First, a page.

Medical claims may not be enough to assess clinical outcomes in research trials

May 24, 2017 – According to DCRI researchers, while medical claims may be a reasonable resource to assess myocardial infarction (MI) and stroke outcomes, caution is still needed.

A recent study by DCRI researchers published May 24 in JAMA Cardiology found that one-year post-MI rates of recurrent MI, stroke and bleeding were lower when identified by medical claims than when adjudicated by physicians. The study also observed that the accuracy of medical claims in identifying events was, at best, modest for MI and stroke, using physician adjudication as gold standard, and lower for bleeding events.

“Pragmatic clinical trials have proposed use of readily-available data, such as patient medical claims, to assess clinical events, but the accuracy of billed diagnoses in identifying potential events is unclear,” said DCRI Fellow Patricia Guimaraes, MD, lead author of the study. According to Guimaraes, previous studies on the topic have all been limited to patients older than 65 years as they use data from Medicare.

“We wanted to take advantage of the TRANSLATE-ACS data–a study that included post-MI patients of all ages–and explore whether medical claims can accurately assess cardiovascular and bleeding events in an all-aged post-MI population,” Guimaraes said.

TRANSLATE-ACS, or Treatment with Adenosine Diphosphate Receptor Inhibitors: Longitudinal Assessment of Treatment Patterns and Events after Acute Coronary Syndrome, was an observational, longitudinal study led by the DCRI and the American College of Cardiology Foundation. It examined post-discharge care patterns and treatment adherence of 12,365 patients enrolled at 233 U.S. hospitals, and evaluated the safety, effectiveness, and healthcare costs of antiplatelet therapy use among contemporary acute MI patient populations treated with percutaneous coronary intervention.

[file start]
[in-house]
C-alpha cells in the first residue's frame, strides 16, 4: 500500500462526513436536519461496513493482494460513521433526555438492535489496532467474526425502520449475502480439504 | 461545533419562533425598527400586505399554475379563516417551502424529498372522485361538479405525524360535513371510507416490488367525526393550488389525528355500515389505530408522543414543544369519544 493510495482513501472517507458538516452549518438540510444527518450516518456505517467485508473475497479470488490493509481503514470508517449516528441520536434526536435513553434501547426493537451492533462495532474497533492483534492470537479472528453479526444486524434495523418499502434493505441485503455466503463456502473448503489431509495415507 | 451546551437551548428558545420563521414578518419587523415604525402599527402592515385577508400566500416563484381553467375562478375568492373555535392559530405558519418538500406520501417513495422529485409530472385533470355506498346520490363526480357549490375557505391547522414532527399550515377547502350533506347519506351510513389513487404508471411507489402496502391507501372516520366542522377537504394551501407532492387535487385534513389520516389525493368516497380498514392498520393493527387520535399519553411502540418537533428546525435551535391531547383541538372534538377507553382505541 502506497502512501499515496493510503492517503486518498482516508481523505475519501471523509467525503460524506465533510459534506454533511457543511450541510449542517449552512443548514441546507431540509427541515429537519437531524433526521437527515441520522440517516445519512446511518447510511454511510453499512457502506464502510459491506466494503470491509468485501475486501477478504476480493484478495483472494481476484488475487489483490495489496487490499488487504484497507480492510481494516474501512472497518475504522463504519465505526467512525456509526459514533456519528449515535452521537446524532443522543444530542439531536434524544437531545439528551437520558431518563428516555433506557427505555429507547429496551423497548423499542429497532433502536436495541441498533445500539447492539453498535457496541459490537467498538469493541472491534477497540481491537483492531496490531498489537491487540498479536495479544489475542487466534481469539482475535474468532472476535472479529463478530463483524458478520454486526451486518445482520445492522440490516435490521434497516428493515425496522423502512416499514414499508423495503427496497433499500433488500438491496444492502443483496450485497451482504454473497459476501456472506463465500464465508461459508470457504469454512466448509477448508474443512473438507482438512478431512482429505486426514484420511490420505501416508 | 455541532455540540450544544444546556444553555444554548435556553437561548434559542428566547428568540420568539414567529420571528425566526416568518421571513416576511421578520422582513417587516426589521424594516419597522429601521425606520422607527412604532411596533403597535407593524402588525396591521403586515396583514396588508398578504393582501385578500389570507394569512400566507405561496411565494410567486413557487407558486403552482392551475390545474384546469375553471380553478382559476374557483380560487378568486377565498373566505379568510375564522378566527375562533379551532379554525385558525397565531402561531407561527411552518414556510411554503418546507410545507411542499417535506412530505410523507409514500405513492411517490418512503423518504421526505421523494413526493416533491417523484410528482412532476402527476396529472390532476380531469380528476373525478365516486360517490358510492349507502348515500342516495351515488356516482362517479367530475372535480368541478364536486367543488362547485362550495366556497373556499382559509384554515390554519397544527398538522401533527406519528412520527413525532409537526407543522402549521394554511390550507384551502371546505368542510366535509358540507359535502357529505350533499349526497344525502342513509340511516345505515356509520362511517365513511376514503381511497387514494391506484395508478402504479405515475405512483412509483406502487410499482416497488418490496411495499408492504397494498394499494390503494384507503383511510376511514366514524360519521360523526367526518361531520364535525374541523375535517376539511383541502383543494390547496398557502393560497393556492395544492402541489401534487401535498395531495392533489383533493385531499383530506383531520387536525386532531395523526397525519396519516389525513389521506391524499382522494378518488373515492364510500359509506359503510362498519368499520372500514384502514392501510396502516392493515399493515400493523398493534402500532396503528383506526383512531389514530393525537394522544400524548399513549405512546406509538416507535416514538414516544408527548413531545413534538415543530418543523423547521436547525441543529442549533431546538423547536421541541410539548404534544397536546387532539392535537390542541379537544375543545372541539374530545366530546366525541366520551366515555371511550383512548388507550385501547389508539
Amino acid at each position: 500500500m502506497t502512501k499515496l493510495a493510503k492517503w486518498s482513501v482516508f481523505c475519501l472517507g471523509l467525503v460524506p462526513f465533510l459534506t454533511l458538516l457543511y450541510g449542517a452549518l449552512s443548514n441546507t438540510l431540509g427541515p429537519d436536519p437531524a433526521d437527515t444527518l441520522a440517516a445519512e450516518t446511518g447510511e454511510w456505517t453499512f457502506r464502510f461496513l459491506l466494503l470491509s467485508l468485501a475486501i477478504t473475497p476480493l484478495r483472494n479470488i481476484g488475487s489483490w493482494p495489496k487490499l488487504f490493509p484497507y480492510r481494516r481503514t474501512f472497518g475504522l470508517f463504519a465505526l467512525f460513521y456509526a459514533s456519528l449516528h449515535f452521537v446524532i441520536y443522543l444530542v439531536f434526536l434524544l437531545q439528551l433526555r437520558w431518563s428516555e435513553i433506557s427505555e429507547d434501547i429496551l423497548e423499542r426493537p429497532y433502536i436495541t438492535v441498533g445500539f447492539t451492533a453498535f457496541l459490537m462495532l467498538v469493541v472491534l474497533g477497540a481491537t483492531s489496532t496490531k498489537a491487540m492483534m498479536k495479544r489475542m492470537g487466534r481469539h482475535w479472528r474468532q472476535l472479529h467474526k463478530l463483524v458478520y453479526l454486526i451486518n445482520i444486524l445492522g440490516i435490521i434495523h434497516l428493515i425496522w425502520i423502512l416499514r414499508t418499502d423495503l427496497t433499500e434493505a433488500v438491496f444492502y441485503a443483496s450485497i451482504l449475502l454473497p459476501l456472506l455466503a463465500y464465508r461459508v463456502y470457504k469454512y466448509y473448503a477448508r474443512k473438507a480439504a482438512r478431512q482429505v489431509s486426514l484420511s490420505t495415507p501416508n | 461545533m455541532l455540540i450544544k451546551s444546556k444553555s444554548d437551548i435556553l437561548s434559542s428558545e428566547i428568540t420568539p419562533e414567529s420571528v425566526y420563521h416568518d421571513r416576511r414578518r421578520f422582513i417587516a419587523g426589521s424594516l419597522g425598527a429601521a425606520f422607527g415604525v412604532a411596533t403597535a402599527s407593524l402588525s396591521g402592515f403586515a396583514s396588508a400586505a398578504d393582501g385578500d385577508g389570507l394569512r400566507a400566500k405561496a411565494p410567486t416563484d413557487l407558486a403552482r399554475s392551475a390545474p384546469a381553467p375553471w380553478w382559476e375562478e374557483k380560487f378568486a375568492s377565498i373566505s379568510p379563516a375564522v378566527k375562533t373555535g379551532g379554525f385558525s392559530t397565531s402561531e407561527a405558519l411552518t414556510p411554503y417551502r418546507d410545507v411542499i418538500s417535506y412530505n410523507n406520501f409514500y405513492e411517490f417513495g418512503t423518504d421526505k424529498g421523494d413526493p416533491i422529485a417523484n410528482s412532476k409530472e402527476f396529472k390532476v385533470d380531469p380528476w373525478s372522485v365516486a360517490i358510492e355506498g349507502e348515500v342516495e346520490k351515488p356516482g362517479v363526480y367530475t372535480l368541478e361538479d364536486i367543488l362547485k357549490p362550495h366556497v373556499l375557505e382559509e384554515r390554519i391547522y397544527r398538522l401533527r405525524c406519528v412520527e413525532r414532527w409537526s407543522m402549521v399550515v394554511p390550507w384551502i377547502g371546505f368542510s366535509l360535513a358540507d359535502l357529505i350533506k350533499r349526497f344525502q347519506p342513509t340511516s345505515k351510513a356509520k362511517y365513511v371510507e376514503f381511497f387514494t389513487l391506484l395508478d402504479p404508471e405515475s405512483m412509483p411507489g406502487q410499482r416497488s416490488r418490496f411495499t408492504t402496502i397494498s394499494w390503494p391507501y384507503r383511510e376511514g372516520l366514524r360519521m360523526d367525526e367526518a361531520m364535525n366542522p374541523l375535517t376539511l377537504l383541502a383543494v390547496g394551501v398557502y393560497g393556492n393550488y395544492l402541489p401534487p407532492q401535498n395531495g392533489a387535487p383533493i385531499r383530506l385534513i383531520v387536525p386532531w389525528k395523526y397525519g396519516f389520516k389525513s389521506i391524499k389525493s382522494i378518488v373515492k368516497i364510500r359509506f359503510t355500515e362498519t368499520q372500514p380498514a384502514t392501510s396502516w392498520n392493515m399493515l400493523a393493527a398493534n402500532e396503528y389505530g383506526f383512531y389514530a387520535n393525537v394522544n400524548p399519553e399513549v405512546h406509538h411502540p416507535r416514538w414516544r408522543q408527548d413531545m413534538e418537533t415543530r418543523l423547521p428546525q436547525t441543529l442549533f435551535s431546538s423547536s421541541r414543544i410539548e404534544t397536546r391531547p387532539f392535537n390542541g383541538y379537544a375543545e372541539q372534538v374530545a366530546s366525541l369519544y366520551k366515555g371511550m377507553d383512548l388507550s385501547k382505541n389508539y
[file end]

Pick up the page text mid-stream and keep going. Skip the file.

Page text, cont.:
For the JAMA study, DCRI researchers obtained medical claims data for all rehospitalizations occurring within a year of the index acute MI in patients enrolled in the TRANSLATE-ACS study. They identified recurrent MI, stroke, and bleeding events based on diagnosis and procedure codes in the acquired medical bills. These clinical events were independently signed off by physicians based on medical record review.

“Our results suggest that we need to be cautious about using medical claims as the only method of event ascertainment, especially for bleeding events,” Guimaraes said. “Medical claims have limited accuracy in identifying bleeding events, which suggests the need for an alternative approach to ensure good safety surveillance in cardiovascular studies.”

According to Guimaraes, to improve the accuracy of events collected through existing billing claims, the coding algorithms used to find events can be further developed.

“We can ensure a broad search for events as done in the TRANSLATE-ACS study and ascertain events through different methods to avoid missing or over/under-classifying events,” she said.

In addition to Guimaraes, other authors included Arun Krishnamoorthy, Lisa A. Kaltenbach, Kevin J. Anstrom, Mark B. Effron, Daniel B. Mark, Patrick L. McCollam, Linda Davidson-Ray, Eric D. Peterson and Tracy Y. Wang.